Click amount to donate direct to CounterPunch
  • $25
  • $50
  • $100
  • $500
  • $other
  • use PayPal
Keep CounterPunch ad free. Support our annual fund drive today!

No Standing O for Obama


A few months back I had a quick exchange with President Barack Obama about the US standing in the Arab world. When I mentioned that we would be conducting a poll to assess Arab attitudes two years after his Cairo speech, he responded that he expected that the ratings would be quite low and would remain low until the US could help find a way to resolve the Israeli-Palestinian conflict.

Well, the results are in, and the president was right. In our survey of over 4,000 Arabs from six countries (Morocco, Egypt, Lebanon, Jordan, Saudi Arabia and the UAE), we found that favourable attitudes towards the US had declined sharply since our last poll (which had been conducted in 2009 after Obama’s first 100 days in office).

Back then, Arabs were hopeful that the new president would bring needed change to the US-Arab relationship and the early steps taken by his administration served to reinforce this view. As a result, favourable attitudes towards the US climbed significantly from Bush-era lows. But as our respondents made clear in this year’s survey, those expectations have not been met and US favourable ratings, in most Arab countries, have now fallen to levels lower than they were in 2008, the last year of the Bush administration. In Morocco, for example, positive attitudes towards the United States went from 26 per cent in 2008 to a high of 55 per cent in 2009. Today, they have fallen to 12 per cent. The story was much the same in Egypt, where the US rating went from nine per cent in 2008 to 30 per cent in 2009 and has now plummeted to five per cent in this year’s survey.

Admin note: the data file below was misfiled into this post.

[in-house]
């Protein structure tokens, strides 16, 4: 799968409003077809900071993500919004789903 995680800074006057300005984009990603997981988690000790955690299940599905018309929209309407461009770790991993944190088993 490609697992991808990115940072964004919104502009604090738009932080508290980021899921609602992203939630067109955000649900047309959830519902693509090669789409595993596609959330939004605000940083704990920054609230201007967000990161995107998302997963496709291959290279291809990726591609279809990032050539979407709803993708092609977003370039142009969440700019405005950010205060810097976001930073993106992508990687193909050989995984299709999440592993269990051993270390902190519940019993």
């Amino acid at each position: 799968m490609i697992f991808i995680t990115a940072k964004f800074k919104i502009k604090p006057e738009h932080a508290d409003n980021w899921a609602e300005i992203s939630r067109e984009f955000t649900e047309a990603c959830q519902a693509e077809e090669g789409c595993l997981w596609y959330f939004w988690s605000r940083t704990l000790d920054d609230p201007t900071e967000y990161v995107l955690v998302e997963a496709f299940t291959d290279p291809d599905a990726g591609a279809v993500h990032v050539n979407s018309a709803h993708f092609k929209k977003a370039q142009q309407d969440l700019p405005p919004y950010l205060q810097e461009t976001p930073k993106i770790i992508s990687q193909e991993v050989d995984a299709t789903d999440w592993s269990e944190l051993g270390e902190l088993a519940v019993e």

A review of the poll’s other results makes it clear that the continuing occupation of Palestinian lands is seen by most Arabs as both the main “obstacle to peace and stability in the Middle East” and “the most important issue for the US to address in order to improve its ties with the Arab world”. That Palestine trumps all of the other issues measured in the survey throws cold water on the wishful thinking of some analysts in the US and Israel who want to imagine that, in the context of this Arab Spring, Arabs now feel “that the Israeli-Palestinian issue is not as central to their lives as they were led to believe”.